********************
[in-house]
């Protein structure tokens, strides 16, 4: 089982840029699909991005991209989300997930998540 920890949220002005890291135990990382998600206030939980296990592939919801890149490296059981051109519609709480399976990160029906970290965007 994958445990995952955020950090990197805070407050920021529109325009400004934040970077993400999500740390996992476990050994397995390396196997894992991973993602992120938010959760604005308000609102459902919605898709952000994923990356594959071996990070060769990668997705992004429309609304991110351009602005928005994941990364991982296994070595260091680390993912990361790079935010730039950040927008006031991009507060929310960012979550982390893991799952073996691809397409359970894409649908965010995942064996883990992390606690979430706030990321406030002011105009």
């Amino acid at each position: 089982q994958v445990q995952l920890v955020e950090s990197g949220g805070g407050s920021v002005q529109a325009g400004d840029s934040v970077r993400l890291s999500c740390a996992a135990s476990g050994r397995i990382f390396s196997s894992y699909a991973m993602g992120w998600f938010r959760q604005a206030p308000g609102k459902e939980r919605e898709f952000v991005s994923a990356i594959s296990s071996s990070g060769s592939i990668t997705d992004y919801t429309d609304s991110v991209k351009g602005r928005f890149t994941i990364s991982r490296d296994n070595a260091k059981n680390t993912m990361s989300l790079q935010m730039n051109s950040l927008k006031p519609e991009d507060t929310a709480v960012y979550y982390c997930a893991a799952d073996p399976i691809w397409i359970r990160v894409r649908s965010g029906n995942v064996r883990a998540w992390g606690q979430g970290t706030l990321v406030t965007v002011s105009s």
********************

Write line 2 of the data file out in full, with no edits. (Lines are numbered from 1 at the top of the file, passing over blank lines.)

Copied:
């Protein structure tokens, strides 16, 4: 089982840029699909991005991209989300997930998540 920890949220002005890291135990990382998600206030939980296990592939919801890149490296059981051109519609709480399976990160029906970290965007 994958445990995952955020950090990197805070407050920021529109325009400004934040970077993400999500740390996992476990050994397995390396196997894992991973993602992120938010959760604005308000609102459902919605898709952000994923990356594959071996990070060769990668997705992004429309609304991110351009602005928005994941990364991982296994070595260091680390993912990361790079935010730039950040927008006031991009507060929310960012979550982390893991799952073996691809397409359970894409649908965010995942064996883990992390606690979430706030990321406030002011105009």